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Thread: New Tub Drains Slowly

  1. #1
    DIY Junior Member kenv98223's Avatar
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    Default New Tub Drains Slowly

    Newbie question, probably: I recently took out my old fiberglass shower unit and replaced it with a tub. Problem is, the tub has never drained very quickly - about a gallon a minute, by my rough calculations.
    Here's what I have tried so far:
    - disassembled the P-trap and drained the tub directly into a bucket, through its drain/stopper/overflow assembly only. No problem, very fast.
    - examined the P-trap for blockages. None.
    - snaked the drain pipe leading away from the P-trap. No blockages.
    - snaked the vent pipe on the roof. No blockages.

    The only change I made to the old drain setup was to replace the old trap with a new one. OK, there's a possibility that the slope is slightly different. It's hard to measure how far it drops in the three feet of drain pipe that I can see, it's probably somewhere between 1/2 and 1 inch max.

    Any ideas on what else I can try? Any ideas?

  2. #2
    DIY Senior Member kreemoweet's Avatar
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    Snaked the drain how? Why do you say "no blockage" when the drain rate of only 1 gal/min
    is prima facie evidence of substantial blockage or other irregularity in the drain. Since it originally
    drained a shower, the drain should be 2 inches. Is it? What material? How old?

  3. #3
    DIY Junior Member kenv98223's Avatar
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    The drain pipe is 1 1/2" black ABS. House is about 25 years old.

    When I say that I snaked it, I mean that I was able to get a standard hardware-store snake - the coiled spring type - into it for about 3 ft without feeling any obstruction, at which point it hits a right-angle turn. Imperfect, I know. But if you truly feel that the drainage rate is can only be explained by a blockage (i.e. not a slope problem, not a venting problem) then I can take more radical steps to gain even more access - probably all the way to the standpipe. Is there anything else I should check before tearing into it that way? What if I shoved a garden hose into the pipe and put some pressure into it?

  4. #4
    ACO Shower Drain Sales johnfrwhipple's Avatar
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    Default

    Most household snakes are between 15-25 feet long. Here in Vancouver there must be a clean out every 25' to insure that a line can be cleaned easily. If you are hitting a "Right Angle" at three feet that might be the blockage. Sometimes the snakes get caught on a poorly glued fitting. There is a lock nut on your snake (lock the nut) and try backing it in and out a little as you turn. This will build up a little tension in the snake and often it will jump over a lip.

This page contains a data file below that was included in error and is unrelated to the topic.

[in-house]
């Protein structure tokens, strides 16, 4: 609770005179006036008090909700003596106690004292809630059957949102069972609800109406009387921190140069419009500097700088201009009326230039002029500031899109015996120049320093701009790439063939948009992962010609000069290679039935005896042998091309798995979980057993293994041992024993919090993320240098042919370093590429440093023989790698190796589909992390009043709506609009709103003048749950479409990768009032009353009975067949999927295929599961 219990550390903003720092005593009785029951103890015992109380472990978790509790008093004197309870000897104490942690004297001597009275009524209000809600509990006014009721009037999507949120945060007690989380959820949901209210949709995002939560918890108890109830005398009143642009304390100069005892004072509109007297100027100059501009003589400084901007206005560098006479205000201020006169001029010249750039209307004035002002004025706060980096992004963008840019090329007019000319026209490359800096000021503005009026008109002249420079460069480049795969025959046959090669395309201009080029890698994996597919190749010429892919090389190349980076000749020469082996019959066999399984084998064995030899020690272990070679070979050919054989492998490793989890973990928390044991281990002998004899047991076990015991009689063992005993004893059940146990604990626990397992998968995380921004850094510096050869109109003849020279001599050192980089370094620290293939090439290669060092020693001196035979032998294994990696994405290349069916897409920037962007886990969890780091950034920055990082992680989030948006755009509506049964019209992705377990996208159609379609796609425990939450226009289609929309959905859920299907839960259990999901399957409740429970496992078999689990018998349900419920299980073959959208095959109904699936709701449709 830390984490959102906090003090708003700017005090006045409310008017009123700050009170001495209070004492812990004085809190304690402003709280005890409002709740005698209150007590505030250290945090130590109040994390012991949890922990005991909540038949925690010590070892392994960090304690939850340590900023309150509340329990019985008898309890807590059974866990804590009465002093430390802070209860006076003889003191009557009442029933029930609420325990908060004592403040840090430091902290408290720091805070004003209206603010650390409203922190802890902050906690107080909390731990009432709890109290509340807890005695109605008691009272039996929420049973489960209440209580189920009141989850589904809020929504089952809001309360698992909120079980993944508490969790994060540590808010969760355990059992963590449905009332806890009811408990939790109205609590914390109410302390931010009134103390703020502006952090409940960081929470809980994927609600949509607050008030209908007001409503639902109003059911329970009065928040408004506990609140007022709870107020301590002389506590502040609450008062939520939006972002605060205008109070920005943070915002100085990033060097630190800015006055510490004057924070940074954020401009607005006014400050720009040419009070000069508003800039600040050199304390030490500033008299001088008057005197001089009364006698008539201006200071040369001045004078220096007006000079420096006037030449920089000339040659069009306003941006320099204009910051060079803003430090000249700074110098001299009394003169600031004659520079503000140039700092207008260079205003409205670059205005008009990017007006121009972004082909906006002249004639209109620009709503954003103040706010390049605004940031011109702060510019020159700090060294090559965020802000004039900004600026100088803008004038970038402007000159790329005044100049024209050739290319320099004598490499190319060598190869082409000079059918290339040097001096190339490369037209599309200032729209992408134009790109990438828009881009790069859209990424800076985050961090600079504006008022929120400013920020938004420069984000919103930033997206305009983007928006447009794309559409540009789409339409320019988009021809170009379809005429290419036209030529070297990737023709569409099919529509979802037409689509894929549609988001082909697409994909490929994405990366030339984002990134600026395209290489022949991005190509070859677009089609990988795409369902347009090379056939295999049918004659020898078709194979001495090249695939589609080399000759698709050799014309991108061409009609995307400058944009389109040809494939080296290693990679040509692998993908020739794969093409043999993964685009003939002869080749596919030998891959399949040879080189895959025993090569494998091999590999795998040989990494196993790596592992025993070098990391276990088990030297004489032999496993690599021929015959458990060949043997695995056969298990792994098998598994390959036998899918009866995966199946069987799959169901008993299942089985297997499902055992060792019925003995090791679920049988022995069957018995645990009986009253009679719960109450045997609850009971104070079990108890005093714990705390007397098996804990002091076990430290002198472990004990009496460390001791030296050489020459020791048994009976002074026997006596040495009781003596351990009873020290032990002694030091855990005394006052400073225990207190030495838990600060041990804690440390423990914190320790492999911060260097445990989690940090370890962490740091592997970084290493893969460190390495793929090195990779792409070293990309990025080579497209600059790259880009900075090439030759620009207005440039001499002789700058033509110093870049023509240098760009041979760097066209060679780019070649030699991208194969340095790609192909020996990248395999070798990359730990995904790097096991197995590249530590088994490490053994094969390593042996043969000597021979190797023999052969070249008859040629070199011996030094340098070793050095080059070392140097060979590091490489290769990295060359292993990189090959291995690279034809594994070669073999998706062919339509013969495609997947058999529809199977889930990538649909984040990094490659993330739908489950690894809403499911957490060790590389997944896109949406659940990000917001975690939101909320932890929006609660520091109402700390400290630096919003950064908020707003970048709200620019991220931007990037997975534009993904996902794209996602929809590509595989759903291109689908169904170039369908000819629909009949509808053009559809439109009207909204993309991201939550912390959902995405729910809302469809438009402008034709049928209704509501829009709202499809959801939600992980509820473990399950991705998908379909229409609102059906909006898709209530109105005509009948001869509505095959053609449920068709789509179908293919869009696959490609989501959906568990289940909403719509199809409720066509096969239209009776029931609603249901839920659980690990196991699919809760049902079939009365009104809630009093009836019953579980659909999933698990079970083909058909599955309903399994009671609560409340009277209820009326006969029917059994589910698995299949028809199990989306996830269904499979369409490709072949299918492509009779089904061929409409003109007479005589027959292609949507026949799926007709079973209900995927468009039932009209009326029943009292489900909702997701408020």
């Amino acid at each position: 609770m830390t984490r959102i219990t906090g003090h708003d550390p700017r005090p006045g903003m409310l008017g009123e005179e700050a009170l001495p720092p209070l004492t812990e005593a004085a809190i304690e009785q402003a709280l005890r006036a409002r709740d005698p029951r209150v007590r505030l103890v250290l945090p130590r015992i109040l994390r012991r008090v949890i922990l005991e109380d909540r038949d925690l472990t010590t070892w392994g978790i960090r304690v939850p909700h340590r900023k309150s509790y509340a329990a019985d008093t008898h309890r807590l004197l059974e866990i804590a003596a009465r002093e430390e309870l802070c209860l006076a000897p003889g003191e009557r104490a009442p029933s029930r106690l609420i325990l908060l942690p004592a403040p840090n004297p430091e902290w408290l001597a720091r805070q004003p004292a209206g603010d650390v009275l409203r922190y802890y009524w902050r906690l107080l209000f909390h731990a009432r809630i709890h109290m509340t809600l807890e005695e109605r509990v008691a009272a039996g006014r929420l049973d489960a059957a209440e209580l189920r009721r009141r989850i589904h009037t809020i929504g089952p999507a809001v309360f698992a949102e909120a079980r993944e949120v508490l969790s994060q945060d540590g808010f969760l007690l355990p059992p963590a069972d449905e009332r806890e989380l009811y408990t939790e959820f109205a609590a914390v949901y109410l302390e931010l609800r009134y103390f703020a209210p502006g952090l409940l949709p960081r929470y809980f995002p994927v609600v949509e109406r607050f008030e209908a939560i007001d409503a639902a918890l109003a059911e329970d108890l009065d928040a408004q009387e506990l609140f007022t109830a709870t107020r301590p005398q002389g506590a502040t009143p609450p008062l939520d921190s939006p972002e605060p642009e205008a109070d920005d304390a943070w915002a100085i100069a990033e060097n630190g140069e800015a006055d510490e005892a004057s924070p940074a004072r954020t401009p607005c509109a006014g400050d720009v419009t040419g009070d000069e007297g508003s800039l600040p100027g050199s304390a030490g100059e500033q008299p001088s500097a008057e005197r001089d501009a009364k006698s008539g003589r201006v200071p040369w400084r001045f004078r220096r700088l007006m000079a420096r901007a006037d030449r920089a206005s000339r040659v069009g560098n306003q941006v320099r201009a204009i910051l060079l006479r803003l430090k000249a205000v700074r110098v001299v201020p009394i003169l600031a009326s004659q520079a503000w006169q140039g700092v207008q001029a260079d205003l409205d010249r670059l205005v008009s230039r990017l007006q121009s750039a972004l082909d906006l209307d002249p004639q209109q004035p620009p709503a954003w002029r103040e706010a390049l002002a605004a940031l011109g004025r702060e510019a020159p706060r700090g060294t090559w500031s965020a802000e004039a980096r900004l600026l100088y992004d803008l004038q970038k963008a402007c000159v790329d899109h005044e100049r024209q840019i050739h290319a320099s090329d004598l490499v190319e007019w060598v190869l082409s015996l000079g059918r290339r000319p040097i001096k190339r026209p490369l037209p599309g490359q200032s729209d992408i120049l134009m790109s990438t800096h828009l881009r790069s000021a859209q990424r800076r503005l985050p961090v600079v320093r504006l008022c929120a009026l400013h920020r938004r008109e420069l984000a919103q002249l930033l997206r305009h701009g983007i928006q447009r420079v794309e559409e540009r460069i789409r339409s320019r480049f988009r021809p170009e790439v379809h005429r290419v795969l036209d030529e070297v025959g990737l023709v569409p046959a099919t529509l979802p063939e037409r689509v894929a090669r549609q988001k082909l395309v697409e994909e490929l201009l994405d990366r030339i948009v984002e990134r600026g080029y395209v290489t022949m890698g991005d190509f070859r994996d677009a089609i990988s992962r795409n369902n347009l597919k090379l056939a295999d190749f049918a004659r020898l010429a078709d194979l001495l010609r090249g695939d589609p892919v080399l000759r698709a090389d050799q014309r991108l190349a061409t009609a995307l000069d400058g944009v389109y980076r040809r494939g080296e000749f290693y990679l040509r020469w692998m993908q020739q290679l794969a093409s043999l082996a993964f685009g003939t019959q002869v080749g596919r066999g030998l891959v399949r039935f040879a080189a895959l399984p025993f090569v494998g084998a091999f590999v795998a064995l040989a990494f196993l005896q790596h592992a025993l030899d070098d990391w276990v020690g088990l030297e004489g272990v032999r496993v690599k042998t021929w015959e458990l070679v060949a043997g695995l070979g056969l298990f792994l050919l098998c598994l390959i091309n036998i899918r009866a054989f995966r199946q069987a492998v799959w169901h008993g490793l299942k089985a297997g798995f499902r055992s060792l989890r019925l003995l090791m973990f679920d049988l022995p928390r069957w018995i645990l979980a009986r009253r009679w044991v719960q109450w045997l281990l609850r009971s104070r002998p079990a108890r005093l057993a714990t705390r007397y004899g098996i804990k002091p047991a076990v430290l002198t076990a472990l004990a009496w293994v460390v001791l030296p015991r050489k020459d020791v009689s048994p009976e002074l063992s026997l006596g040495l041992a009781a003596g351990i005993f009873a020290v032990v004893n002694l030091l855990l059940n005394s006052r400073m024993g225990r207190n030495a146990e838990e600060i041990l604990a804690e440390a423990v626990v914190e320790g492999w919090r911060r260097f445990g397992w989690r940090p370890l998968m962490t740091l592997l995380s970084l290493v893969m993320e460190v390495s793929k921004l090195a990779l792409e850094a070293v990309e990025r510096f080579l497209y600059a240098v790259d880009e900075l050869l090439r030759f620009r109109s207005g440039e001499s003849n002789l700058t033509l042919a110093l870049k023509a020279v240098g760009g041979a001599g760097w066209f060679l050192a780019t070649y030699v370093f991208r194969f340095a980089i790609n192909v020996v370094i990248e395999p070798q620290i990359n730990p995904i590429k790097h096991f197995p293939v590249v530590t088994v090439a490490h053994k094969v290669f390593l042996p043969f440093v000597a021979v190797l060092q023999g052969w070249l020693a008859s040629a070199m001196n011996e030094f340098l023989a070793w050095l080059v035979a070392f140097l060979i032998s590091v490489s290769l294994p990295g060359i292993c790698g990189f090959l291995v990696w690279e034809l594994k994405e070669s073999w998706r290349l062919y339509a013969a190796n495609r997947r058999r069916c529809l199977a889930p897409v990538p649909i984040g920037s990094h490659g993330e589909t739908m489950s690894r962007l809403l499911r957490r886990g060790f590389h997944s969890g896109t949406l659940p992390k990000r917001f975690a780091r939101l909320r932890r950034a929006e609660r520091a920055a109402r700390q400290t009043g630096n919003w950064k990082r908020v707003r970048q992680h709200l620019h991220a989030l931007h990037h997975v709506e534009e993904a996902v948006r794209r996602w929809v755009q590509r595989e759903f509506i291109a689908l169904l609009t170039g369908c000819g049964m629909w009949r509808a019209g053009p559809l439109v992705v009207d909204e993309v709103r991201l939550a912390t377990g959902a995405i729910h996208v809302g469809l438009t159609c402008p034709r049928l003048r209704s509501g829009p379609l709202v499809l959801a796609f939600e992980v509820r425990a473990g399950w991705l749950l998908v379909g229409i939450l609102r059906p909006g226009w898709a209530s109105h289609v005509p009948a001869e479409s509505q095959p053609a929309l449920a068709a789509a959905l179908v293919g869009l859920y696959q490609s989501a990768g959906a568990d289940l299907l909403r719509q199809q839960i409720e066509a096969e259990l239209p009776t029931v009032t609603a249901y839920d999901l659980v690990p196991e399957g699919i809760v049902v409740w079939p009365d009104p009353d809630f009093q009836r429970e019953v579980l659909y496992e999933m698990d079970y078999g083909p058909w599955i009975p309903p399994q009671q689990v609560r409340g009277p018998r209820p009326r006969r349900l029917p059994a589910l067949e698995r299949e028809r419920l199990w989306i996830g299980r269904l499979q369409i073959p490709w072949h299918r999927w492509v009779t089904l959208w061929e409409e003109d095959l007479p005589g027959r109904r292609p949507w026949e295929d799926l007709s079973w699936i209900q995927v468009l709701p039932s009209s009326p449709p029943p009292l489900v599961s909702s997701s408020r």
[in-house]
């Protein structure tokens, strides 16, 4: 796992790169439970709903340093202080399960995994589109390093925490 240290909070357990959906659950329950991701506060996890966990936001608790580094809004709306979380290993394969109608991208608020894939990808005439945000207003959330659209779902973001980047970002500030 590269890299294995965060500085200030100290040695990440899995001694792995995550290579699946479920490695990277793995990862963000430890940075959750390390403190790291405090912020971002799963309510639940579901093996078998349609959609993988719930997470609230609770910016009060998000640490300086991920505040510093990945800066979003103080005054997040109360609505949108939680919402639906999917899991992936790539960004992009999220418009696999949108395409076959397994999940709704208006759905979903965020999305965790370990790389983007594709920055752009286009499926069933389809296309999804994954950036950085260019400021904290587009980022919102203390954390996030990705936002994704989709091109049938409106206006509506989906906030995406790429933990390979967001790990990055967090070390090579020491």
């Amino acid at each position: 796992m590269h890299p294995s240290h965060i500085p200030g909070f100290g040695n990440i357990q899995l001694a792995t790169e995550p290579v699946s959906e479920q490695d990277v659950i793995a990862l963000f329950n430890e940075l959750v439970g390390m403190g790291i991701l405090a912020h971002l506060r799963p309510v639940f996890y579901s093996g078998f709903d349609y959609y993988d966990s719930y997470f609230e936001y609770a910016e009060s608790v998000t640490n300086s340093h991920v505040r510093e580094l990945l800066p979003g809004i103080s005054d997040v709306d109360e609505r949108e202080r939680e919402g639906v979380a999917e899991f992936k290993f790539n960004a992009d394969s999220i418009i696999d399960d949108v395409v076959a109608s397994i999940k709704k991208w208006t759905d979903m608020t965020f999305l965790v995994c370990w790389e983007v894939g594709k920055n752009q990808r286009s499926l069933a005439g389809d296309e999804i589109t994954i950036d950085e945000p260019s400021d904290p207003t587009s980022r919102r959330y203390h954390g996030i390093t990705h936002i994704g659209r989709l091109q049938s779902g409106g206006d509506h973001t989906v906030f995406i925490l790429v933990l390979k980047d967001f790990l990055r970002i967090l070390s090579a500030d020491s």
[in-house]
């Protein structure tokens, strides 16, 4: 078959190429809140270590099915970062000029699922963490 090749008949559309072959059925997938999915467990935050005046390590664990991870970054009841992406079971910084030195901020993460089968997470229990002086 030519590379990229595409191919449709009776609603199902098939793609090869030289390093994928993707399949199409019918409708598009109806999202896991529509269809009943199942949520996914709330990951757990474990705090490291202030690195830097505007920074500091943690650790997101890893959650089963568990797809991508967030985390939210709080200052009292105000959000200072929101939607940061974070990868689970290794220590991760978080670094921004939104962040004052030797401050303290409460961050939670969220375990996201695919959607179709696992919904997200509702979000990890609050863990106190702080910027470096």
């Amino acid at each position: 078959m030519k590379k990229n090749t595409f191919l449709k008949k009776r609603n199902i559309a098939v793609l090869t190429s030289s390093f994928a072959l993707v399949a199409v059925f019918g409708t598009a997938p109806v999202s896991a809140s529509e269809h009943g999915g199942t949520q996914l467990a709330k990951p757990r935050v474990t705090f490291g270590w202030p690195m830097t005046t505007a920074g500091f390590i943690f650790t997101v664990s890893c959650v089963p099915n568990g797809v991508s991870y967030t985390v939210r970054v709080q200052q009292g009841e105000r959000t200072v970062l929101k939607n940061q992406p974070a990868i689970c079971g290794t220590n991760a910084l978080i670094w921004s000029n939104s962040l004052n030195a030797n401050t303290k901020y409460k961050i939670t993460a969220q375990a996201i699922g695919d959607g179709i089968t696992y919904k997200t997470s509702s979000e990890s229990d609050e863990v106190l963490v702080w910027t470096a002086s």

You should be able to bury that snake 25' with little to no effort.

    If not get a bigger snake and start below the tub if you need to.

    I piped my tub with a nice 2" P-Trap and it drains faster than any tub I've seen to date. A slow draining tub is risky - one day the tub might be left on and it will overflow at the rates you mentioned.

    Good luck. Keep trying the snake.

    JW


    jfrwhipple@gmail.com - www-no-curb.com - 604 506 6792

    Always get construction advice double checked by your local city hall. Flood Test Every Shower - Every Time.

  5. #5
    Plumber jimbo's Avatar
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    As long as there is some slope, that would not cause slow drainage, although over time it leads to clogs. Lack of vent also does not cause slow drainage. The most common problem in tubs is hair right in the drain flange area, and in the trip lever plunger, it you have that type of stopper

  6. #6
    Moderator & Master Plumber hj's Avatar
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    quote;; . Here in Vancouver there must be a clean out every 25' to insure that a line can be cleaned easily

    Your plumbers must not be able to afford good equipment, because in the U.S.A. it is every 75' and most plumbers have snakes at least that long. Stopping the snake because it reached a corner, is NOT snaking it properly.
    Licensed residential and commercial plumber

  7. #7
    In the Trades Jerome2877's Avatar
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    Your plumbers must not be able to afford good equipment, because in the U.S.A. it is every 75' and most plumbers have snakes at least that long. Stopping the snake because it reached a corner, is NOT snaking it properly.
    We just prefer to work smarter! LOL What plumber wouldn't want more clean outs? The more the merrier!

  8. #8
    DIYer, not in the trades LLigetfa's Avatar
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    Around here they frown on hard 90 elbows especially on the same plane. If we have to use 90 elbows, they prefer we roll them and combine them with a 45.

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